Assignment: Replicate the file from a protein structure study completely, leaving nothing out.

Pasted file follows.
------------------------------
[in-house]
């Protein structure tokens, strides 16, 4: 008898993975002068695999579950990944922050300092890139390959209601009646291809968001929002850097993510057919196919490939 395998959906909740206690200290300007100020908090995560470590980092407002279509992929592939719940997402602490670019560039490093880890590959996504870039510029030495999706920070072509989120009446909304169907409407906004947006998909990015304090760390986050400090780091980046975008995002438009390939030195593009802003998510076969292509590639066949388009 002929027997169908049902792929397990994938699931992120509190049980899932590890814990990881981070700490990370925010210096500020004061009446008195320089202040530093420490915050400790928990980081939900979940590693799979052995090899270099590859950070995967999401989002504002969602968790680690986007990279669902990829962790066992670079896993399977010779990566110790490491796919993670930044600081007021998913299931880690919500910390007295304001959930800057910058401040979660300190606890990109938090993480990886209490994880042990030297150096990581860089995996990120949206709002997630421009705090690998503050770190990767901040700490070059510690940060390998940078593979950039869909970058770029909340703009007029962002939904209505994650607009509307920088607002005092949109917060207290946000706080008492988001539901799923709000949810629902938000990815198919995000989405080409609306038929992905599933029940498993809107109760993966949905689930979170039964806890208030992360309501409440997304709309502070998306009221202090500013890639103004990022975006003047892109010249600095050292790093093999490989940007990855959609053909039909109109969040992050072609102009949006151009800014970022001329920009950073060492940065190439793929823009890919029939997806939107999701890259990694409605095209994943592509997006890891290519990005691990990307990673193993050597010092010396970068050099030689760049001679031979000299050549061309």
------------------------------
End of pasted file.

[in-house]
């Protein structure tokens, strides 16, 4: 008898993975002068695999579950990944922050300092890139390959209601009646291809968001929002850097993510057919196919490939 395998959906909740206690200290300007100020908090995560470590980092407002279509992929592939719940997402602490670019560039490093880890590959996504870039510029030495999706920070072509989120009446909304169907409407906004947006998909990015304090760390986050400090780091980046975008995002438009390939030195593009802003998510076969292509590639066949388009 002929027997169908049902792929397990994938699931992120509190049980899932590890814990990881981070700490990370925010210096500020004061009446008195320089202040530093420490915050400790928990980081939900979940590693799979052995090899270099590859950070995967999401989002504002969602968790680690986007990279669902990829962790066992670079896993399977010779990566110790490491796919993670930044600081007021998913299931880690919500910390007295304001959930800057910058401040979660300190606890990109938090993480990886209490994880042990030297150096990581860089995996990120949206709002997630421009705090690998503050770190990767901040700490070059510690940060390998940078593979950039869909970058770029909340703009007029962002939904209505994650607009509307920088607002005092949109917060207290946000706080008492988001539901799923709000949810629902938000990815198919995000989405080409609306038929992905599933029940498993809107109760993966949905689930979170039964806890208030992360309501409440997304709309502070998306009221202090500013890639103004990022975006003047892109010249600095050292790093093999490989940007990855959609053909039909109109969040992050072609102009949006151009800014970022001329920009950073060492940065190439793929823009890919029939997806939107999701890259990694409605095209994943592509997006890891290519990005691990990307990673193993050597010092010396970068050099030689760049001679031979000299050549061309």